From the award-winning author of Perma Red comes a devastatingly beautiful novel that challenges prevailing historical narratives of Sacajewea.
“We may not relight the fires that used to burn in our villages, but we can carry the embers from those fires in our hearts and learn to light new fires in a new world.”
In the second volume of his beloved Connemara trilogy, cartographer Tim Robinson continues to unearth the stories of this rich landscape—weaving placelore, etymology, geology, and the meeting of sea and shore into the region’s mythologies...
Telescopes aim to observe the light of the cosmos, but Christopher Brean Murray turns his powerful lens toward the strange darkness of human existence in Black Observatory.
A vibrant collection of personal and lyric essays in conversation with archival objects of Black history and memory.
Short Film Starring My Beloved’s Red Bronco, selected by Tyehimba Jess for the 2022 Ballard Spahr Prize for Poetry, is an aching tribute to the power and precarity of queer love.
In The Wanting Way, the second book in Multiverse—a literary series written and curated by the neurodivergent—Adam Wolfond proves more than willing to “extend the choreography.”
“Birds are my almanac. They tune me into the seasons, and into myself.” So begins this lively collection of essays by acclaimed filmmaker and novelist Priyanka Kumar.
Somewhere between elegy and memoir, poetry and prose, Ed Pavlić’s Call It in the Air follows the death of a sister into song.
“We are matter and long to be received by an Earth that conceived us, which accepts and reconstitutes us, its children, each of us, without exception, every one. The journey is long, and then we start homeward, fathomless as to what home...
From Kingsley Tufts Award finalist Kathy Fagan comes Bad Hobby, a perceptive collection focused on memory, class, and might-have-beens.
As approachable as it is profound in exploring the human condition and our shared need for community, this is a story for our times.
A sublimely elegant, fractured reckoning with the legacy and inheritance of suicide in one American family.
Ama Codjoe’s highly anticipated debut collection brings generous light to the inner dialogues of women as they bathe, create art, make and lose love. Each poem rises with the urgency of a fully awakened sensual life.
Bold, passionate, and more urgent than ever, Debra Magpie Earling’s powerful classic novel is reborn in this new edition.
Ask the Brindled is an intergenerational reclamation of the narratives foisted upon Indigenous and queer Hawaiians.
Sara Eliza Johnson’s much-anticipated second collection traces human emotion and experience across a Gothic landscape of glacial and cosmic scale.
Winner of the Max Ritvo Poetry Prize, the poems of Worldly Things offer needed guidance on ways forward—toward radical kindness and a socially responsible poetics.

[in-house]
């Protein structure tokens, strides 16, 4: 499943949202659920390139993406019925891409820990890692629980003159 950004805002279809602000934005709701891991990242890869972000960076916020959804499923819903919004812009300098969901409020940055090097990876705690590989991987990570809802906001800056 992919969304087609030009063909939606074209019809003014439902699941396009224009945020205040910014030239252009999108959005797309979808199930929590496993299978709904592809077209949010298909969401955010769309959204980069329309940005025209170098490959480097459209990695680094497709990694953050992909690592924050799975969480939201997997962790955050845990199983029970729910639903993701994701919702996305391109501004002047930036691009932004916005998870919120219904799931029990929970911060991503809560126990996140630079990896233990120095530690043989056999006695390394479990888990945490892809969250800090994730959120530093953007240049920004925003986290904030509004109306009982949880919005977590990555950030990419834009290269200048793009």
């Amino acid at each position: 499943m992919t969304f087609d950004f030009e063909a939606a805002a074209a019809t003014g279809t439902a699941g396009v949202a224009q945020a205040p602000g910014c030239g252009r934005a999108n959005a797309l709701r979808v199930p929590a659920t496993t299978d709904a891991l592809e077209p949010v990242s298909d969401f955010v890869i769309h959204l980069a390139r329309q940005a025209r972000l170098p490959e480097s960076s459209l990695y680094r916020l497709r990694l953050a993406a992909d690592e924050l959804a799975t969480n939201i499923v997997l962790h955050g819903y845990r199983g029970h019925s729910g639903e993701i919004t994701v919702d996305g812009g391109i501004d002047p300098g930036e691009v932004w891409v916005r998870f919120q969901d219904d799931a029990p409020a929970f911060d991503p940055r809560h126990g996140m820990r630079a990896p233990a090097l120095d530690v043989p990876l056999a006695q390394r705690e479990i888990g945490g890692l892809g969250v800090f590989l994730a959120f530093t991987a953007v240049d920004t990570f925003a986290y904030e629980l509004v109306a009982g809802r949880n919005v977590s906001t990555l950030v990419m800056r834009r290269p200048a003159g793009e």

Winner of the Max Ritvo Poetry Prize, Ryann Stevenson’s Human Resources is a sobering and perceptive portrait of technology’s impact on connection and power.
As the Amazon burns, Fábio Zuker shares stories of resistance, self-determination, and kinship with the land.
Winner of the 2019 Max Ritvo Poetry Prize, The Clearing navigates the ever-shifting poles of violence and vulnerability with rich imagination and a singular incisiveness.
From sixteen-year-old Dara McAnulty, a globally renowned figure in the youth climate activist movement, comes a memoir about loving the natural world and fighting to save it.
From “an important writer in every sense” (David Foster Wallace), a novel that imagines a future in which sweeping civil conflict has forced America’s young people to flee its borders, into an unwelcoming world.
Translated from the Arabic and introduced by Fady Joudah, You Can Be the Last Leaf draws on two decades of work to present the transcendent and timely US debut of Palestinian poet Maya Abu Al-Hayyat.
An NPR "Book We Love"
A BookRiot "Best Book of the Year"
An Indie Next Selection for May 2022
A Los Angeles Times Recommended Read for May 2022
An astonishing collection about...
From Deirdre McNamer, a masterful exploration of the rich and hidden facets of human character, as illuminated by the mysterious connections among the residents of a senior residence in Montana.
A thoughtful new collection of poems, one that deconstructs the deceptively simple question of what it means to be good—a good person, a good citizen, a good teacher, a good poet, a good father.
In Thin Places, a luminous blend of memoir, history, and nature writing, Kerri ní Dochartaigh explores how nature kept her sane and helped her heal after The Troubles,
From the celebrated author of feeld comes a formally commanding third collection, dexterously recounting the survival of a period suffused with mourning.
From one of Norway’s leading writers, translated into English for the very first time, comes a transatlantic novel of dreams, sacrifice, and transformation set at the turn of the twentieth century.
In this remarkable debut, which marks the beginning of Multiverse—a literary series written and curated by the neurodivergent—Hannah Emerson’s poems keep, dream, bring, please, grownd, sing, kiss, and listen.
What is illusion—a deception, or a revelation? What is a poem—the truth, or “a diverting flash, / a mirror showing everything / but itself”?
In building relationships with his former neighbors, Ali explores questions of land and power―and in remembering a lost connection to this place, finally finds a home he might belong to.
Chosen by Randall Mann as a winner of the Jake Adam York Prize, Rise and Float depicts the journey of a poet working—remarkably, miraculously—to make our most profound, private wounds visible on the page.
Selected by Jos Charles as the winner of the 2021 Ballard Spahr Prize for Poetry, Return Flight is a lush reckoning: with inheritance, with body, with trauma, with desire—and with the many tendons in between.